Maggi Kelly

Ms. Kelly is a Professor and Cooperative Extension Specialist in the Environmental Science, Policy and Management department at UC Berkeley. She joined ESPM in 1999. Her training is in geography from UC Berkeley (BA), and geospatial technology and applied geography from the University of North Carolina in Chapel Hill (MA), and the University of Colorado in Boulder (PhD). After grad school, she was a National Research Council postdoc at the National Marine Fisheries Service lab in Beaufort, NC. She is currently a faculty director of the Geospatial Innovation Facility and Director of the ANR Statewide Program in Informatics and Geographic Information Systems (IGIS), both of which are dedicated to bringing cutting-edge mapping technology to the ANR network, students, staff, faculty, and the public.

Ms. Kelly’s websites:

Q: Your lab’s research focuses heavily on understanding California’s ever-changing environment. How do you imagine California’s landscape evolving over the next several decades?

A: California is made up of a distinctive mix of large urban areas and agricultural, rural, and wilderness areas. When it comes to water, food, energy and habitat conservation, we often talk about these topics in siloes, as if they are unrelated. This has often meant that discussions around the future of urban areas, working landscapes, wildland and agricultural areas put these important topics at odds with each other.   This orientation misses the important contributions that agricultural, rural, wild, and interface landscapes make to the state. The way we choose to handle the next few decades of population growth and climate change will determine our future. If we were having this interview one year ago, we would be talking about the concerns related to California’s drought. This season has brought us record amounts of precipitation but we are still not in the clear. There are still concerns about groundwater levels and our ability to facilitate groundwater recharge. In California, we have needs for housing and jobs, for clean water and energy, for habitat and open space, and for food from sustainable, profitable and fair working landscapes.  We need to collectively think about the balance between all of these factors. Our linked natural and social environment is constantly changing and the physical landscape is the manifestation of all these interwoven natural and social forces.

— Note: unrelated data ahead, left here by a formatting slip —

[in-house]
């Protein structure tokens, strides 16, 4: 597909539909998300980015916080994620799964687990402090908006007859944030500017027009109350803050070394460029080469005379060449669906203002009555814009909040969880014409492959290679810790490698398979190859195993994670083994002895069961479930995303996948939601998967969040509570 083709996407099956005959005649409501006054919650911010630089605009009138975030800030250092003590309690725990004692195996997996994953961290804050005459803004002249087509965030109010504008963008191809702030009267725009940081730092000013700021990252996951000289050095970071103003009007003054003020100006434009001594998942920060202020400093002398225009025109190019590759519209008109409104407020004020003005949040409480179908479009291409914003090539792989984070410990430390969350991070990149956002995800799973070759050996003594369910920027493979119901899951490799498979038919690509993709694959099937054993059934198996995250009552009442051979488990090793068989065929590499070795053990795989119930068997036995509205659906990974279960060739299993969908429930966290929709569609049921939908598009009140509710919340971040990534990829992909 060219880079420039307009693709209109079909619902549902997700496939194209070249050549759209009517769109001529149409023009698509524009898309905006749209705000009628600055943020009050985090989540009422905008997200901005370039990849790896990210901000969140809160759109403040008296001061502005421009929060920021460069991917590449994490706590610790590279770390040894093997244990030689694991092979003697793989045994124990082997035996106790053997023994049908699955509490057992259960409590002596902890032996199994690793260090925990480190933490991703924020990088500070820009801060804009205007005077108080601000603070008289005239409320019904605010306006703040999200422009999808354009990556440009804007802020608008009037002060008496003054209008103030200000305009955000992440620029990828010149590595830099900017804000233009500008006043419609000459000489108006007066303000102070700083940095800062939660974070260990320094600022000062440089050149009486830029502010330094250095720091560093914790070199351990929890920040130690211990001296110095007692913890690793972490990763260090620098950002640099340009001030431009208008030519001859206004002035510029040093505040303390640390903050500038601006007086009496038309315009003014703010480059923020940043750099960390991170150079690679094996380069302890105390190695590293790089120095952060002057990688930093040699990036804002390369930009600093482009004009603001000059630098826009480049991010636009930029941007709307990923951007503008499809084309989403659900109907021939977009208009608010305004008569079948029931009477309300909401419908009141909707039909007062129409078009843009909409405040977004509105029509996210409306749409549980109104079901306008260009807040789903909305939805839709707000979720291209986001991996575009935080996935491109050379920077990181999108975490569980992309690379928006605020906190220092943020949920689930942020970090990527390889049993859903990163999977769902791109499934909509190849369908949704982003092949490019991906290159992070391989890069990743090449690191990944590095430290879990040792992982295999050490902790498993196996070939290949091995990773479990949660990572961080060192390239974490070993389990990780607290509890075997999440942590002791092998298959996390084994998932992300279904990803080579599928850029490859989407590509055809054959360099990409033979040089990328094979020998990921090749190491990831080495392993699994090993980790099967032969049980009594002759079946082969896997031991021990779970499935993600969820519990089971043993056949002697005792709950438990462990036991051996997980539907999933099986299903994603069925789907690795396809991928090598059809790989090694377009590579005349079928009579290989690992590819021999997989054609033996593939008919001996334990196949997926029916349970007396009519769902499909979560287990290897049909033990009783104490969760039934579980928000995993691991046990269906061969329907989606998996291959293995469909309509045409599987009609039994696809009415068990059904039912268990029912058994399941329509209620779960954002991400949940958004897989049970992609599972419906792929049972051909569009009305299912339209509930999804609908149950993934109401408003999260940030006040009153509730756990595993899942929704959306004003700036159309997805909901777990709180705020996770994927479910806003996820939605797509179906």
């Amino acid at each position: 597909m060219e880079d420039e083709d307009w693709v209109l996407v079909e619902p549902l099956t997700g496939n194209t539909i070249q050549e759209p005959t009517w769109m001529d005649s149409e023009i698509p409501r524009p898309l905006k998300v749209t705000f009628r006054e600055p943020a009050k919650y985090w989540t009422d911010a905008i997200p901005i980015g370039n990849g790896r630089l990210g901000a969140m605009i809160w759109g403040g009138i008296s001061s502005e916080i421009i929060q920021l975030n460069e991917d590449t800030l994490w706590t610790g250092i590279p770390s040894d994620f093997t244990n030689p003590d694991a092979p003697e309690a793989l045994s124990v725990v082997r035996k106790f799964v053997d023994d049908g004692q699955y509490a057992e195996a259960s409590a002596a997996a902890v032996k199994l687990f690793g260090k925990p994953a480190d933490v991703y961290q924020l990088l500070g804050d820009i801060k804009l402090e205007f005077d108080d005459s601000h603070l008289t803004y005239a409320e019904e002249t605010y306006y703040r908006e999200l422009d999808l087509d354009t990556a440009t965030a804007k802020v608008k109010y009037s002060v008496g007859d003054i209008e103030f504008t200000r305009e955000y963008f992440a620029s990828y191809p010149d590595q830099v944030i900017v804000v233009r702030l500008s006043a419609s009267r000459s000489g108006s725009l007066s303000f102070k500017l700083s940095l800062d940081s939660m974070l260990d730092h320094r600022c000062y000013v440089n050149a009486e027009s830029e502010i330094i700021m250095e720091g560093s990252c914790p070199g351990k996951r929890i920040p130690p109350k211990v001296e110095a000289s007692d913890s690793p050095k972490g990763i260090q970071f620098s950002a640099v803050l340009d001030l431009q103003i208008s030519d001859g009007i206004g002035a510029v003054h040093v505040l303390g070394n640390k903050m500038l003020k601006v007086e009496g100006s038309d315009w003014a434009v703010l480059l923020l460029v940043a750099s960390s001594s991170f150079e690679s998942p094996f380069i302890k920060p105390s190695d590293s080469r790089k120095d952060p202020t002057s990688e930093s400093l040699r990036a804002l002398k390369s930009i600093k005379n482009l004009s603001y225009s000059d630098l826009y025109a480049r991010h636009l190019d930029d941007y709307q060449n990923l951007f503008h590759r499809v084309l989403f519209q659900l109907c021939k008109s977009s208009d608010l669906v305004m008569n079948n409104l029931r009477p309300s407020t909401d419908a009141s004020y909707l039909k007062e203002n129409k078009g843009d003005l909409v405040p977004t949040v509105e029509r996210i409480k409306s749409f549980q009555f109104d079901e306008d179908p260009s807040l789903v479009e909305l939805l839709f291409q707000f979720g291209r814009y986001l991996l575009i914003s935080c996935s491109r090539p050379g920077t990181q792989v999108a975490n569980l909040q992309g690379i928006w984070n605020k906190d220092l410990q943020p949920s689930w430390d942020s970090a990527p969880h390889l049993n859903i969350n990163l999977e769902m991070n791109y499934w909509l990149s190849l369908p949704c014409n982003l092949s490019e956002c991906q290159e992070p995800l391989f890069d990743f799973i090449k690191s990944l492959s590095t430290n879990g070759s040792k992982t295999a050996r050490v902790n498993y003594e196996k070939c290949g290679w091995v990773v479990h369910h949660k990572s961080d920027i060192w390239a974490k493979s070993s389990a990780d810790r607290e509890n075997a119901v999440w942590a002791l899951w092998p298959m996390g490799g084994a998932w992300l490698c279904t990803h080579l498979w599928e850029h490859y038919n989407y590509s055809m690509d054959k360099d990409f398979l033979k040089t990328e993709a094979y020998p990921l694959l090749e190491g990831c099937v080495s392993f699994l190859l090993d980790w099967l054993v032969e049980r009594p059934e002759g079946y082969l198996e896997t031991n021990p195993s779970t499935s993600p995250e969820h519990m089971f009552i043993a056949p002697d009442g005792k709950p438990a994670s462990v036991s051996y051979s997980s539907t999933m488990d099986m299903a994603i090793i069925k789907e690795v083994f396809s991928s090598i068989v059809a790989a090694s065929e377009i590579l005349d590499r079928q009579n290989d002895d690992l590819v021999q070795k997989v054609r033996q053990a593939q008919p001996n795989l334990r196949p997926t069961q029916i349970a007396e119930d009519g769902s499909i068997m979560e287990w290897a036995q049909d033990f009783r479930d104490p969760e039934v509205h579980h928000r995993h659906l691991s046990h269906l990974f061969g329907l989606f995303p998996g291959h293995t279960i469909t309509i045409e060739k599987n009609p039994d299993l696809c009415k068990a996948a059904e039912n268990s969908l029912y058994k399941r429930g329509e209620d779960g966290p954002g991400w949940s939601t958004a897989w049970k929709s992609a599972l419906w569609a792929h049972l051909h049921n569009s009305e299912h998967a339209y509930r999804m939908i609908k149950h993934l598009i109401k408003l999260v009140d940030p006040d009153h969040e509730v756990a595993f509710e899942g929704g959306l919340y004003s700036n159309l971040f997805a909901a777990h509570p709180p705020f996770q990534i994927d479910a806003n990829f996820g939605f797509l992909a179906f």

Remote sensing, GIS, and spatial analysis are the way to understand systems, communicate options, and plan for the future.  So here is my pitch for our discipline: we need a 21st Century Mapping Toolkit.  Many of the challenges we face today around food, water, natural resources, equity, energy, invasive species, fire, climate change – are complex, require a spatial approach and impact diverse public groups. Addressing these challenges requires innovative & resourceful data collection, data synthesis, novel analytical tools, and increased communication and cooperation between scientists and citizens.

Q: I can’t help but notice that you have so many accomplished women on your staff, is this something you actively pursued or did it happen organically?

A: At Berkeley there is a really strong trend towards women in technology. Right now at Berkeley all of my staff and grad students are women with the exception of one visiting scholar. This wasn’t by design, it just so happened that all of the top student applicants who applied to work with me have been women. I am involved in a new NSF-funded program on Data Science for the 21st Century(DS421), and half of our graduate students are women.  This is a different experience from what you might find in industry. Indeed, in the statewide program that I run (Informatics and GIS), the opposite is true, and I manage a staff of all men. I think there is more to be done to support women in STEM fields and women in tech in general, and I think we could do a better job across the board in supporting diversity in STEM and tech.

Q: Over the span of your impressive career, you have published over one hundred papers. What have been some of the highlights?

A: I have a lot of favorites. I love collaborative projects where I can push myself on the geospatial technology front, while making  discoveries or get insights to a system that are useful outside of the academy. A recent example of that would be a recently completed project called The Sierra Nevada Adaptive Management Project (SNAMP). The project was a joint effort by the University of California, state and federal agencies, and the public to study management of forest lands in the Sierra Nevada. My lab was involved in both the spatial analysis work and public participation efforts. Our spatial team, worked with other scientists, managers and the public to develop products that could be useful for a range of needs. We worked with biologists studying a small mammal called the Pacific fisher, as well as biologists studying the California spotted owl. These animals were once common throughout the Sierra Nevada mountains but they are less so now. We used LiDAR (light detection and ranging) to map detailed forest structures around the Fisher’s denning trees. Our approach allowed biologists to investigate a significantly greater area than they had been able to achieve previously, and to really understand the complexity of the Fisher’s habitat. Our work helped managers and the public understand how these animals were using the forests, and what might be done to help protect their habitat. We also applied some neat machine learning tools with optical imagery and LiDAR to get more detailed and accurate vegetation maps that could be used in fire behavior modeling. I see this kind of work in spatial data science as a key integrator for environmental science and management in general.